The German government begins employment and economic sanctions against Jews that are widely perceived as being racially based. Decree issued defining a non-Aryan as anyone descended from non-Aryan, especially Jewish, parents or grandparents. One parent or grandparent classifies the descendant as non-Aryan...especially if one parent or grandparent was of the Jewish faith. The Lutheran Church opposes the sanctions.
The Nationalpolitische Erziehungsanstalten (National Political Educational Institutes) are established as training schools for Nazi Party cadets.
The Law for Preventing Overcrowding in German Schools and Schools of Higher Education takes effect; the law restricts enrollment of Jews. Similar extra-legal discrimination against Jews already exists in the United States.
Hitler meets with Bishop Wilhelm Berning of Osnabrück and Monsignor Steinmann, prelates representing the Roman Catholic Church in Germany. Hitler claims that he is only doing to the Jews what the Catholic Church has already done to them for 1600 years. He reminds the prelates that the Church has regarded the Jews as dangerous and pushed them into ghettos. Hitler suggests that his anti-Jewish actions are “doing Christianity a great service.” Bishop Berning and Monsignor Steinmann later describe the talks as “cordial and to the point.”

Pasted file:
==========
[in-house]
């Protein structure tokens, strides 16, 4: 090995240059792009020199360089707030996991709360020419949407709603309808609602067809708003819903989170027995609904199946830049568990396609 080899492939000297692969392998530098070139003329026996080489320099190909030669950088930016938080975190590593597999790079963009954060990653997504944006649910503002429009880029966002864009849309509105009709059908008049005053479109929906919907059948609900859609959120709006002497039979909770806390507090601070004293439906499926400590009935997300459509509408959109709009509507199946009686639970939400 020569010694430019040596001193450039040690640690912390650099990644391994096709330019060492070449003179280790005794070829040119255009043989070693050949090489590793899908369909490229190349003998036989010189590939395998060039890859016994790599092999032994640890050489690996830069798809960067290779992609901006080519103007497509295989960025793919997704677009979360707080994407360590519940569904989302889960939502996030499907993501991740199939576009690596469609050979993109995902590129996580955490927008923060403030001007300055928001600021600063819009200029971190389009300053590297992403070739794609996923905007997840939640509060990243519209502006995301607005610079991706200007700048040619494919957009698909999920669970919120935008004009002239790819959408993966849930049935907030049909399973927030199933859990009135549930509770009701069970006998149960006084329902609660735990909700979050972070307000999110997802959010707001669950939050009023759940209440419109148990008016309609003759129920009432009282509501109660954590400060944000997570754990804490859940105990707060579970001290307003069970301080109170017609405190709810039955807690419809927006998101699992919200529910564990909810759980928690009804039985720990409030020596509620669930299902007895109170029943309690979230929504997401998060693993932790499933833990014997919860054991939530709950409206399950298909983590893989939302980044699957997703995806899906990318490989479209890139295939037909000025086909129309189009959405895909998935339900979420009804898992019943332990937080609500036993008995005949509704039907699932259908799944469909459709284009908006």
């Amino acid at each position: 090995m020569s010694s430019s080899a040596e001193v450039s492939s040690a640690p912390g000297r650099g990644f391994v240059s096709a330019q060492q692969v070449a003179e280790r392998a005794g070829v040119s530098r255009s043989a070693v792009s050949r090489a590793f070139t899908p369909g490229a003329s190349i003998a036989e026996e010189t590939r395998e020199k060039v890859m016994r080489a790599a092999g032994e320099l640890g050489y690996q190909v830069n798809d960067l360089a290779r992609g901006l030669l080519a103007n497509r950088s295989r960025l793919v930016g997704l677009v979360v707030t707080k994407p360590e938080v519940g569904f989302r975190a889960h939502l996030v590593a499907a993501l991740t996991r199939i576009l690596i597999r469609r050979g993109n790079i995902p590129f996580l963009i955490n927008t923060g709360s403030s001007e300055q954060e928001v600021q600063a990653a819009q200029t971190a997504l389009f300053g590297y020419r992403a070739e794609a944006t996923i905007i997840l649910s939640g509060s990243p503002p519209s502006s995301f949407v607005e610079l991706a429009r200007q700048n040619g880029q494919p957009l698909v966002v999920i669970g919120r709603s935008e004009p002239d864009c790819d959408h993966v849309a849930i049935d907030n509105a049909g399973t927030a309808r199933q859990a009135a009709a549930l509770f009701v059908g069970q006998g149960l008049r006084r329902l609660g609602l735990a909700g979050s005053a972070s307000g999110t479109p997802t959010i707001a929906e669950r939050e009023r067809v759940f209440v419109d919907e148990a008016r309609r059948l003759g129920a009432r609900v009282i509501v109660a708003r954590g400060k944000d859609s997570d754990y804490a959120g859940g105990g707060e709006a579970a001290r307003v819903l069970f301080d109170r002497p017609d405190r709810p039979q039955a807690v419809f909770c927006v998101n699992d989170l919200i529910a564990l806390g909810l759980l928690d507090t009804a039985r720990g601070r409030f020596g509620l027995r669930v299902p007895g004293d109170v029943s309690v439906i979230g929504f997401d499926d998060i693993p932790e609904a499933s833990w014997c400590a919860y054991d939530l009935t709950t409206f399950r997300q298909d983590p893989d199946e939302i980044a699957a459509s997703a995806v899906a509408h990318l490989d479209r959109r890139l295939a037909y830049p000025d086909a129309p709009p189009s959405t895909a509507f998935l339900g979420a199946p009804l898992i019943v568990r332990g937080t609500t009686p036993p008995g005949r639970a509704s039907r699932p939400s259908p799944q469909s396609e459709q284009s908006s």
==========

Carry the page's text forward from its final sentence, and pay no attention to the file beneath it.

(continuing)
The German government prohibits the practice of ritual Jewish slaughter of animals for meat.
Dissolution of German trade unions
The Institute of Sexual Studies in Berlin is destroyed by pro-Nazi students, likely because of its academic interest in homosexuality.
Books deemed of “un-German spirit,” most of them Jewish, are burned on Unter den Linden, opposite the University of Berlin, and throughout Germany. More than 20,000 volumes are destroyed, including works by John Dos Passos, Thomas Mann, Karl Marx, Ernest Hemingway, Upton Sinclair, Émile Zola, H. G. Wells, André Gide, Sigmund Freud, Maxim Gorky, Helen Keller, Friedrich Forster, Marcel Proust, Jack London, and Erich Maria Remarque.
A petition is submitted to the League of Nations by representatives of the Comite des Delegations Juives protesting Germany’s anti-Jewish legislation, called the Bernheim Petition, named for imprisoned Silesian Jew Franz Bernheim.